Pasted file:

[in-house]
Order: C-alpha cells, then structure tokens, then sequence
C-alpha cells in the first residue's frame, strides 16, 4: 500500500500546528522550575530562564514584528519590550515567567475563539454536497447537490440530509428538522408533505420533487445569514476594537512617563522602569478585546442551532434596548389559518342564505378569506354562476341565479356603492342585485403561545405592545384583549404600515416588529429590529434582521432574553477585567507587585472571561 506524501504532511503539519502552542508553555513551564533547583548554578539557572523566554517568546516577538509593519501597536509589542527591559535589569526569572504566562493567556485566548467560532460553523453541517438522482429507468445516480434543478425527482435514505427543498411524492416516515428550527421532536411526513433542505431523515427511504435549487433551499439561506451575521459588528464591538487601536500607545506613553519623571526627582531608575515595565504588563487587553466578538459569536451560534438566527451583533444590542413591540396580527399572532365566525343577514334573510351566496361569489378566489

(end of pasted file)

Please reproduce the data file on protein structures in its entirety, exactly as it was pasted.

[in-house]
Order: C-alpha cells, then structure tokens, then sequence
C-alpha cells in the first residue's frame, strides 16, 4: 500500500500546528522550575530562564514584528519590550515567567475563539454536497447537490440530509428538522408533505420533487445569514476594537512617563522602569478585546442551532434596548389559518342564505378569506354562476341565479356603492342585485403561545405592545384583549404600515416588529429590529434582521432574553477585567507587585472571561 506524501504532511503539519502552542508553555513551564533547583548554578539557572523566554517568546516577538509593519501597536509589542527591559535589569526569572504566562493567556485566548467560532460553523453541517438522482429507468445516480434543478425527482435514505427543498411524492416516515428550527421532536411526513433542505431523515427511504435549487433551499439561506451575521459588528464591538487601536500607545506613553519623571526627582531608575515595565504588563487587553466578538459569536451560534438566527451583533444590542413591540396580527399572532365566525343577514334573510351566496361569489378566489